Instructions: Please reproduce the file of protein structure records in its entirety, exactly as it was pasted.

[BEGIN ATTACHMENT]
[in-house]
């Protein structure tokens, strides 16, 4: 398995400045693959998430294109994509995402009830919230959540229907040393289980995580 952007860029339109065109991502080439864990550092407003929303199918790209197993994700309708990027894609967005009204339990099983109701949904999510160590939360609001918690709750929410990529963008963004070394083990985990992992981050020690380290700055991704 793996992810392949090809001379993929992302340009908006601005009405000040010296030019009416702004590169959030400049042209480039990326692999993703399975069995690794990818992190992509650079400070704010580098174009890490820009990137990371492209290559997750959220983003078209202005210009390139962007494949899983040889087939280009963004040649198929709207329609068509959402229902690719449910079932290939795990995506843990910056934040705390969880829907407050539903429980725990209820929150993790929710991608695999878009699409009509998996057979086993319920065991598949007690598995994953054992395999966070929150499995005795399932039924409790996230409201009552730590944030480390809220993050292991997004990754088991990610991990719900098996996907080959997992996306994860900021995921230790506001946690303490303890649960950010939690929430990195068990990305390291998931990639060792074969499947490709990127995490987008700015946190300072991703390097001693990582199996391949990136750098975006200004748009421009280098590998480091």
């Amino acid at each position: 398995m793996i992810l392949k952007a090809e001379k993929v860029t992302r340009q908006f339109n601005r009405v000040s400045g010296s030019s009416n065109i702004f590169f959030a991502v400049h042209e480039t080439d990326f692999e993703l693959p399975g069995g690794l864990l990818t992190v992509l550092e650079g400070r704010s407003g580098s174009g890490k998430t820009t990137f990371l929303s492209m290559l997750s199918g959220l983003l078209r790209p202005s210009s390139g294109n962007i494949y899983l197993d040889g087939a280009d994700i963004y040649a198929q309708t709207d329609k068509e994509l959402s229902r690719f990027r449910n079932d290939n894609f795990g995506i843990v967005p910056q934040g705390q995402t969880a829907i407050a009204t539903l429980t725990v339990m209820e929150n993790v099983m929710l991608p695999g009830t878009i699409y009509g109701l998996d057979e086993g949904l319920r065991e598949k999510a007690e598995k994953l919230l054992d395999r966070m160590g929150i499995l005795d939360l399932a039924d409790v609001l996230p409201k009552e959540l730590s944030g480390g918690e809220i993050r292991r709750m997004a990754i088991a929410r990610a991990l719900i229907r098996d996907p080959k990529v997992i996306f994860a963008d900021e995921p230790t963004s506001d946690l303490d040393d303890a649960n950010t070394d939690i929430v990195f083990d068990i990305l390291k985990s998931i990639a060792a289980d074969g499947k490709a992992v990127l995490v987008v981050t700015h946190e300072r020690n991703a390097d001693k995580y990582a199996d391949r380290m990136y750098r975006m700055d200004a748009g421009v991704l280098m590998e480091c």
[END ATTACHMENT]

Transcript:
[in-house]
């Protein structure tokens, strides 16, 4: 398995400045693959998430294109994509995402009830919230959540229907040393289980995580 952007860029339109065109991502080439864990550092407003929303199918790209197993994700309708990027894609967005009204339990099983109701949904999510160590939360609001918690709750929410990529963008963004070394083990985990992992981050020690380290700055991704 793996992810392949090809001379993929992302340009908006601005009405000040010296030019009416702004590169959030400049042209480039990326692999993703399975069995690794990818992190992509650079400070704010580098174009890490820009990137990371492209290559997750959220983003078209202005210009390139962007494949899983040889087939280009963004040649198929709207329609068509959402229902690719449910079932290939795990995506843990910056934040705390969880829907407050539903429980725990209820929150993790929710991608695999878009699409009509998996057979086993319920065991598949007690598995994953054992395999966070929150499995005795399932039924409790996230409201009552730590944030480390809220993050292991997004990754088991990610991990719900098996996907080959997992996306994860900021995921230790506001946690303490303890649960950010939690929430990195068990990305390291998931990639060792074969499947490709990127995490987008700015946190300072991703390097001693990582199996391949990136750098975006200004748009421009280098590998480091």
């Amino acid at each position: 398995m793996i992810l392949k952007a090809e001379k993929v860029t992302r340009q908006f339109n601005r009405v000040s400045g010296s030019s009416n065109i702004f590169f959030a991502v400049h042209e480039t080439d990326f692999e993703l693959p399975g069995g690794l864990l990818t992190v992509l550092e650079g400070r704010s407003g580098s174009g890490k998430t820009t990137f990371l929303s492209m290559l997750s199918g959220l983003l078209r790209p202005s210009s390139g294109n962007i494949y899983l197993d040889g087939a280009d994700i963004y040649a198929q309708t709207d329609k068509e994509l959402s229902r690719f990027r449910n079932d290939n894609f795990g995506i843990v967005p910056q934040g705390q995402t969880a829907i407050a009204t539903l429980t725990v339990m209820e929150n993790v099983m929710l991608p695999g009830t878009i699409y009509g109701l998996d057979e086993g949904l319920r065991e598949k999510a007690e598995k994953l919230l054992d395999r966070m160590g929150i499995l005795d939360l399932a039924d409790v609001l996230p409201k009552e959540l730590s944030g480390g918690e809220i993050r292991r709750m997004a990754i088991a929410r990610a991990l719900i229907r098996d996907p080959k990529v997992i996306f994860a963008d900021e995921p230790t963004s506001d946690l303490d040393d303890a649960n950010t070394d939690i929430v990195f083990d068990i990305l390291k985990s998931i990639a060792a289980d074969g499947k490709a992992v990127l995490v987008v981050t700015h946190e300072r020690n991703a390097d001693k995580y990582a199996d391949r380290m990136y750098r975006m700055d200004a748009g421009v991704l280098m590998e480091c």